SINT MAARTEN (PHILIPSBURG) – The members of youth publication Teen Times has requested the Party for Progress (PFP) faction in Parliament to take whatever steps it deems necessary to facilitate and realize the implementation of comprehensive St. Maarten history in secondary school curriculum. The group presented PFP leader MP Melissa Gumbs with its official request during one of its weekly team meetings on Saturday, June 5.
The group is aware that there is an Education Committee of Parliament but chose PFP to present its request to considering its young core and forward thinking approaches. The intent if for PFP to channel the request through the correct channels and take whatever steps the faction deem necessary to firstly determine what such an effort would require.
“Once the faction is clear on a way forward, Teen Times would like to see serious effort put towards such an initiative, even if it means involving the Ministry and Minister of Education, using the expertise available at the Ministry with the involvement of necessary third parties and experts,” Teen Times said in its request. It added that the group does not believe in sitting back and waiting on government to identify priority areas for young people. As such, Teen Times believes that history informs national identity and adding the country’s history to curriculum is for young people a priority.
The group said “for far too long we have sat back and watched our young people inundated with this history of Europe and in some schools in the United States. While we believe this is also necessary and do not want to diminish the importance of global history, only in very limited instances on the elementary school level is anything about St. Maarten’s history is actually taught. Our students therefore lack valuable knowledge of their history as compared to their peers in the wider Caribbean, in particular on the secondary school level. Teen Times believes it is time to take steps towards implementing comprehensive St. Maarten History in the curriculum in our secondary schools.”
Once a framework of how St. Maarten History will be taught, whether by course in parts over a single school year, or a continuous running-course over the years in secondary school from grade to grade, Teen Times suggest that a Curriculum Writing Team should be put in place to complete the process.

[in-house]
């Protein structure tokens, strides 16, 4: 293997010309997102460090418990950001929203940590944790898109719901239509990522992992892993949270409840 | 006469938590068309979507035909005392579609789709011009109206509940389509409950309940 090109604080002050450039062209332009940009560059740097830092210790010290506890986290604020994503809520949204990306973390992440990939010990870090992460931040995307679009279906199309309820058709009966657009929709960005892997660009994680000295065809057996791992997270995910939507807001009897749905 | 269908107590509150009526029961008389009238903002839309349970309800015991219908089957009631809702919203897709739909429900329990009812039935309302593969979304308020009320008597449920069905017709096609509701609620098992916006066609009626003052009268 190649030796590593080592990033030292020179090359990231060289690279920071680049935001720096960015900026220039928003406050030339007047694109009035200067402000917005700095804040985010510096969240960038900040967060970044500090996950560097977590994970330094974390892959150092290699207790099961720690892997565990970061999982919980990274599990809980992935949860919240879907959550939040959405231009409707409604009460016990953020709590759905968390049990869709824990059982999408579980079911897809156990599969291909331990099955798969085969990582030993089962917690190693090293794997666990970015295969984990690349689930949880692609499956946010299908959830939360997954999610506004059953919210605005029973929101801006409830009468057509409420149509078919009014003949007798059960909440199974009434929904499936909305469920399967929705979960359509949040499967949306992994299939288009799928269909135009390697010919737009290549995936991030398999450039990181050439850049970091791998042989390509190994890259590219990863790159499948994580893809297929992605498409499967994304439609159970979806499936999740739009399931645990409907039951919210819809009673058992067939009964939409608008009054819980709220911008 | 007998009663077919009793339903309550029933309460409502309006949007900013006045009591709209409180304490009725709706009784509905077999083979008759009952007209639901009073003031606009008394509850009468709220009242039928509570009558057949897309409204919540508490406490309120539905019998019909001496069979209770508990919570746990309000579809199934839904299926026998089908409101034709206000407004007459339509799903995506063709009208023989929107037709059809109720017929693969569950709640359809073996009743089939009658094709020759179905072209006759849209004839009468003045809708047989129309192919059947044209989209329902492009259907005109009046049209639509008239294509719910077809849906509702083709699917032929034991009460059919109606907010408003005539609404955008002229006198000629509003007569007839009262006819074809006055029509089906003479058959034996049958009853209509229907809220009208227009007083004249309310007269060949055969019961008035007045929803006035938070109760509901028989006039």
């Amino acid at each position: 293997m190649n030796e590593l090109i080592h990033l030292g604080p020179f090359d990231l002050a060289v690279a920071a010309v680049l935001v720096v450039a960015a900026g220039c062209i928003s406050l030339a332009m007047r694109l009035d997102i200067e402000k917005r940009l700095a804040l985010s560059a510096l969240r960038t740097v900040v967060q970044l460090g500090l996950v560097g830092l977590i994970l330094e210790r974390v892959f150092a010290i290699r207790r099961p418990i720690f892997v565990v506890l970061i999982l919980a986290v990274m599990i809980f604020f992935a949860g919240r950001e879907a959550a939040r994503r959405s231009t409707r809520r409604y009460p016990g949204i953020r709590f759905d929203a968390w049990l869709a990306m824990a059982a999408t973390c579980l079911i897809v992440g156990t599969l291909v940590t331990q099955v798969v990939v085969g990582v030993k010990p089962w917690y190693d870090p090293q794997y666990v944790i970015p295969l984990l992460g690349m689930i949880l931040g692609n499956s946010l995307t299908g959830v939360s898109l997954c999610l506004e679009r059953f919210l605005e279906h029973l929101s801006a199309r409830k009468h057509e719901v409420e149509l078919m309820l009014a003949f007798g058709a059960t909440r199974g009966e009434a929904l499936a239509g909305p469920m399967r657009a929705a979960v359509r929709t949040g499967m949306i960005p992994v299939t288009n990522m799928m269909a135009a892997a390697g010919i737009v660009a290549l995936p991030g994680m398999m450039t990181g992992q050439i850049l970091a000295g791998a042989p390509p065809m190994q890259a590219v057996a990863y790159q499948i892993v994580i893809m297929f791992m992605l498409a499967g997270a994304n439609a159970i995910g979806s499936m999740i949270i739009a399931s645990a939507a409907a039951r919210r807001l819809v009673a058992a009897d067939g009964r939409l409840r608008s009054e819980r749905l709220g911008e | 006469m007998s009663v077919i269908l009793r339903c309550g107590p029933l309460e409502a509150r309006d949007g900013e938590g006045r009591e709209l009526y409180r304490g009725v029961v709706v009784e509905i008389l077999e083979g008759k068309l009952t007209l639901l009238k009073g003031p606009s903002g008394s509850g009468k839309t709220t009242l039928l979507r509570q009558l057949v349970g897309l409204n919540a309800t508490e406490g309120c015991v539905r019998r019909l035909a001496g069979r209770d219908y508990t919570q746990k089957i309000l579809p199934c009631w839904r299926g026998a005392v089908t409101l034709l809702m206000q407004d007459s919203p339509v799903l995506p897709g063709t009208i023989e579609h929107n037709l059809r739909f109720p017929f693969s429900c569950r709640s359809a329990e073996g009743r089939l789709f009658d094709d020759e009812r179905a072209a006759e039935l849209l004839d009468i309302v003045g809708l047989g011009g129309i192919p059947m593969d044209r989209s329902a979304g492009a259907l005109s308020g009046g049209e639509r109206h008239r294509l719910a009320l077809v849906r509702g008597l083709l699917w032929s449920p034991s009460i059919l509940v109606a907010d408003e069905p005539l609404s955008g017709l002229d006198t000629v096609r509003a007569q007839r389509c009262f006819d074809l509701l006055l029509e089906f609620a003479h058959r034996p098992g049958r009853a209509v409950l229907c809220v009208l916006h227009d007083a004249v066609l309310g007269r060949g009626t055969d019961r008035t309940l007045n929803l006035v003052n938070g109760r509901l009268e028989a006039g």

“We are aware of how programs and electives are chosen in the schools, so we are under no illusion that the inclusion of a new subject course on the high school level will be done immediately. But such a start could also be in the form of a pilot project at one secondary school where the curriculum implementation can be assessed,” Teen Times said, adding that teachers ill obviously play a key role and a change in the education law will also probably be required.
The group believes that the steps of such an initiative should include:
- Planning: Scale, scope, stakeholders, timelines
- Vision: Purpose, intended learning outcomes
- Assess: Review literature, SWOT analysis, surveys
- Training: Training of teachers
- Structure: Program structure, course progression, educational experiences
- Monitor & Adapt: Perhaps implementing a pilot project prior to full implementation.
“We believe that before a young person can optimally elevate our country in various fields, said young person must know their history and appreciate their past to fully embrace their future. This education of their history, the country’s history, should start within the schools. More specifically, with curriculum or courses that focus on St. Maarten’s history and development. We do not expect this project to be completed over night, but we must make it a national project and after years of talk, we must make a start for the sake of our children, future generations and for the love of St. Maarten,” the group said.